"Aren't you worried about the blood sugar or something? And... you're a nurse, shouldn't you be telling people to take less sugar in their coffee?"  It was easy for me to say, mind you, I only take a little sugar ever anyways.

And she was all like "Oh, it doesn't matter!".

So yeah, either there was some serious incompetence going on or I've been very seriously lied to by blood clinics of days gone by.

Anyways, the rest of the procedure was easy, fast, and might help save a life. And there was even more coffee, after the blood draw was over.   Really, I pity the poor bastard who gets my blood, it's more caffeine and nicotine than man! I just didn't expect such a significant part of the caffeine part of that equation to come from the blood-clinic itself.  But still, the clinic took it just the same and I trust it will go to good use.

So seriously, go be a fucking grownup.  Give blood.  Even if where you are you won't get the leather recliners and espresso.


Currently Smoking: Nothing yet, I was told to wait an hour.

Tuesday, 16 December 2014

Check out my new Gig!

So, the reason why there wasn't an 'uncracked monday' yesterday (or anymore) can now be revealed:  I've got a new writing job.

Over at, the politics and current-events sister site to The Escapist, I've been hired to be their newest political columnist, or maniac-at-large (every decent magazine needs one!), in a weekly column entitled "Riposte Modernism".  Unlike most of the other columnists there, who write about a specific subject area or theme, I've been given free reign to write about any freaking thing I want. Expect it to be interesting.

So please, check out my first article:  "Postmodernism is Now Killing Its Designers".

And please, feel free to share, repost, 'retweet', or whatever the kids are doing these days to spread the word!


Currently Smoking: Lorenzetti half-volcano + Gawith's Balkan Flake

Monday, 15 December 2014

Is the Apocalypse Fast Approaching??

It just might be.  I'm pretty sure that one of the signs, recorded in ancient scrolls no doubt, is that an event would take place that the RPGPundit and Ron Edwards (founder of the Forge and inventor of bullshit RPG-theories like GNS) would agree upon.  I never believed it possible, but here we are.

Last week I reported to you all how OneBookShelf, the owners of both DrivethruRPG and RPGnow (which, put together into a single monopoly, are by far the largest and most important distributor of PDFs in the tabletop RPG hobby) have apparently caved to pressure of particular influence-groups and banned a product from their virtual shelves.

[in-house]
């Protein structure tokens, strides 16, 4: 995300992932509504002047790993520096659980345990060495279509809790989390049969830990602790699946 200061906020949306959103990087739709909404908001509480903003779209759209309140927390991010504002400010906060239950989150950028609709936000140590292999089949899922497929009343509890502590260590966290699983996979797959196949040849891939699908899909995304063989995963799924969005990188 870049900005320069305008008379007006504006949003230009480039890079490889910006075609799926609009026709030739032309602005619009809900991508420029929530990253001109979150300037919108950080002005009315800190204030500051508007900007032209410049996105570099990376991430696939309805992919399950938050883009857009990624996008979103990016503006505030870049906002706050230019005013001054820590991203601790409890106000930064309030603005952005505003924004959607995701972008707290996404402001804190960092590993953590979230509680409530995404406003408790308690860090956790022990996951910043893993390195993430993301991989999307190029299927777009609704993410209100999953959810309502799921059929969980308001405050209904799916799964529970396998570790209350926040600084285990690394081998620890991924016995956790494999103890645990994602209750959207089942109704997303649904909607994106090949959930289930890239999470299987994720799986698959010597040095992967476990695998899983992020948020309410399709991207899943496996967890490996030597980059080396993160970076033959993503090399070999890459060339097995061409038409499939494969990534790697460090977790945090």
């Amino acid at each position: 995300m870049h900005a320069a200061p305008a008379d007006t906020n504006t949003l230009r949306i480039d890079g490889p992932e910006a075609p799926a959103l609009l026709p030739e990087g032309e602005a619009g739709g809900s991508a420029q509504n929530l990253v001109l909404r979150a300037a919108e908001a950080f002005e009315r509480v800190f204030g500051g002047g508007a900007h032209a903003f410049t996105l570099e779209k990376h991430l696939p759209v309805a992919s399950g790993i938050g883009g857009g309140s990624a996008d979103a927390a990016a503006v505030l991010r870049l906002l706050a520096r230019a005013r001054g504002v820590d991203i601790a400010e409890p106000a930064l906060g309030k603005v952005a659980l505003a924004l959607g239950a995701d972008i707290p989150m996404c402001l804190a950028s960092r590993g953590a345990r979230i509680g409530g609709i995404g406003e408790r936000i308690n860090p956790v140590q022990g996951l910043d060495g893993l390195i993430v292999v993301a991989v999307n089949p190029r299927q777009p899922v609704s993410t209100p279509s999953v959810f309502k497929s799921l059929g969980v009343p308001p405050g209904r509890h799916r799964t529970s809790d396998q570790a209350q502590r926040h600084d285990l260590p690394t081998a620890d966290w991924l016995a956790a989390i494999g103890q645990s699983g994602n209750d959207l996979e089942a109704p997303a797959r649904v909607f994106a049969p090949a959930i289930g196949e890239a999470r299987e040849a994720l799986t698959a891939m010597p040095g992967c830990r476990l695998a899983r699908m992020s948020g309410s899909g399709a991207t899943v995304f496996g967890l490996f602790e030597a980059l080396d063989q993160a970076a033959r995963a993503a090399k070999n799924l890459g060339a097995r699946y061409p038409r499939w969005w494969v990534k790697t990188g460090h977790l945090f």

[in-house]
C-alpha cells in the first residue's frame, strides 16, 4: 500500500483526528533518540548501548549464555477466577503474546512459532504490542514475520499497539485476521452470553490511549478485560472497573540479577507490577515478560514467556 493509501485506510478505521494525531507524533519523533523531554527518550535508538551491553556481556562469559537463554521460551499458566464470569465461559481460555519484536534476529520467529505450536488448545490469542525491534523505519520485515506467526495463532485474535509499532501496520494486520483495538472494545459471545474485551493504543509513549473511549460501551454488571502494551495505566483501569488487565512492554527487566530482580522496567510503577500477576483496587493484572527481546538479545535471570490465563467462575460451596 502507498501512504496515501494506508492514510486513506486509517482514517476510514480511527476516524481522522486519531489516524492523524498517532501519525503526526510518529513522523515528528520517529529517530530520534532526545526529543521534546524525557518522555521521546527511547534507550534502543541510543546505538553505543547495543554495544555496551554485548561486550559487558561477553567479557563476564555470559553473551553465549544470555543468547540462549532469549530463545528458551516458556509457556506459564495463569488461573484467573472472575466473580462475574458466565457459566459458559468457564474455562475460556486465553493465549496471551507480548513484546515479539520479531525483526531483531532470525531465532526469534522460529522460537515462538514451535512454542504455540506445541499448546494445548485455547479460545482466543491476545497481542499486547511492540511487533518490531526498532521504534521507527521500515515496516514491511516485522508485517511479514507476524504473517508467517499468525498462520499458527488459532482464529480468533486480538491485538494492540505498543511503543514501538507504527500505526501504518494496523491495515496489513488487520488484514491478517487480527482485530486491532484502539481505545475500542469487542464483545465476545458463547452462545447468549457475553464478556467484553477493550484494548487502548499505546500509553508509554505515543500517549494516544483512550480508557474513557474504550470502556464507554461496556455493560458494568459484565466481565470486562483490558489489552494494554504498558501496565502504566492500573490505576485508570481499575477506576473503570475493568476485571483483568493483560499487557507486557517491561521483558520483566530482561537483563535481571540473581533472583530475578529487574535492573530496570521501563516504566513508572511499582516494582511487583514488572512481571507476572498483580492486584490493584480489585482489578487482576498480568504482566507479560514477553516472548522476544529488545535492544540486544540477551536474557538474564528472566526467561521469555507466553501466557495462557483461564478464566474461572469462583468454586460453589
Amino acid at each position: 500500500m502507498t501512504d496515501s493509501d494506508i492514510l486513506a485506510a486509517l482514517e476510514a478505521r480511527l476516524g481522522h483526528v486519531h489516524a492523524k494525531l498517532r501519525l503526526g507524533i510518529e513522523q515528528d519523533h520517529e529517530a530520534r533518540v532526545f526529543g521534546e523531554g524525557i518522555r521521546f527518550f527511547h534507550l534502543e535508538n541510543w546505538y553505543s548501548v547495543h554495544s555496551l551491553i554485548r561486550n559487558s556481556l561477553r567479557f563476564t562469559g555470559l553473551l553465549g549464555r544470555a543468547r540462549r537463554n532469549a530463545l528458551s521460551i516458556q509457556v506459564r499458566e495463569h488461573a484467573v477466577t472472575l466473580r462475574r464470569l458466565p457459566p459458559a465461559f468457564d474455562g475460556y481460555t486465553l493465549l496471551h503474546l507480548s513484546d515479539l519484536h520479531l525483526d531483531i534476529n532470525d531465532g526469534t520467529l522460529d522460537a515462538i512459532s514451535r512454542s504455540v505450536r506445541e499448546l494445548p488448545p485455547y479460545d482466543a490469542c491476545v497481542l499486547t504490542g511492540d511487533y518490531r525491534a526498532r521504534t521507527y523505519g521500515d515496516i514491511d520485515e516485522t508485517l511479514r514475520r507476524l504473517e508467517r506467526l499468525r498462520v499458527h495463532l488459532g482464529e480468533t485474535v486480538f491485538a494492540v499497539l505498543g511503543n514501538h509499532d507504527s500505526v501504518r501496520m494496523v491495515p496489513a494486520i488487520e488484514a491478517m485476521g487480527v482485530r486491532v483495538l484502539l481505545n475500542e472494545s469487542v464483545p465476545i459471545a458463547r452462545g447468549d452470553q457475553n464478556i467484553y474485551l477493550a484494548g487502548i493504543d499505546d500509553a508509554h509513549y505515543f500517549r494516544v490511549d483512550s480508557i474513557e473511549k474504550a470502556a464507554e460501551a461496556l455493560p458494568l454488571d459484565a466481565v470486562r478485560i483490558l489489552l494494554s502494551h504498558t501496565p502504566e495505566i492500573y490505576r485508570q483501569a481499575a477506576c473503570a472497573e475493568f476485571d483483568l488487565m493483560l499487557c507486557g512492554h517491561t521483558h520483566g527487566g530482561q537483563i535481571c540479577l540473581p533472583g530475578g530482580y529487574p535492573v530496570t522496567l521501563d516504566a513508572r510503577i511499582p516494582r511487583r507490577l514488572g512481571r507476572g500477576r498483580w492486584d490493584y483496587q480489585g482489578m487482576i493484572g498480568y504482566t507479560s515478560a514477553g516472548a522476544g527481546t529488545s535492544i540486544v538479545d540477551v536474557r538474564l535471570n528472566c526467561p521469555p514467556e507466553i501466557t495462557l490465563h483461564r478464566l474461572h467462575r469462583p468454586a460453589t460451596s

Over on G+, Ron Edwards had this to say about it:

"There is some bullshit here in the above posts: this constant talk of "well the Drivethrough RPG guy can stock what he wants." If that was all there was to it, then he ... uh, well, he did do that, in the first place. He did stock the game. So pulling it is a reversal. That's what matters.

I can see pulling it if the situation of the game itself changed or was revealed, like the author did something heinous or it turns out to cause cancer, or something. But nothing like that happened.

So we're either talking about someone who did X without really thinking about it, which means his policy or his mental situation at the moment was too foggy (possible but not edifying), or who did X on his own hook for his own reasons, and then it turns out someone else's reasons are stronger to him than his own are. All I see is a variant on the Reagan problem: he didn't mean it in the first place, which is kind of lame considering he's supposed to be running something; or he meant it, in which case caving and reversing it is sort of like not being the boss.

I don't see how the identity of the author, the content of the game, or any specifics of the alleged ethics/values disagreement are relevant. I don't see why they're brought up, why they matter, anything like that. Change all of this to opposite sides of the alleged controversy (Sweetness Smith publishes Story Game Love-Bunny, and Desborough complains to Drivethrough and it's pulled, I dunno). Change it to some completely different issue entirely. Doesn't matter.

Regarding the OBS lockdown on success, well, it seems the old days of Alliance have returned. The single thing I've championed all these years is creator ownership, and I don't mean ass about IP or legalities, I mean real ownership, the creator of the game is the boss of whatever business decisions happen with that game. This is all about why a vendor, a centralized buying-spot, distributorship, is always problematic. Maybe functional, maybe working OK for all parties for the moment, maybe not too bad ... but always, always prone to some kind of fucked-up breakdown because the creator of the game is no longer the boss. I always hated standard distributors and won't use them any more; the stores come direct to me now. I used IPR and Key20, and despite some good moments it always went south - sooner or later the other guy's policy is going to favor him and not you.

Is the Drivethrough guy in a Reagan situation? Yeah. And it renders all this business about "his decision" a complete waste of time. But my beef stands even if he did nothing of the kind. Drivethrough and anything like it is a bad thing in the first place. Desborough and every other author in there gave up his or her power in letting someone else call the shots about the availability of the game in the first place.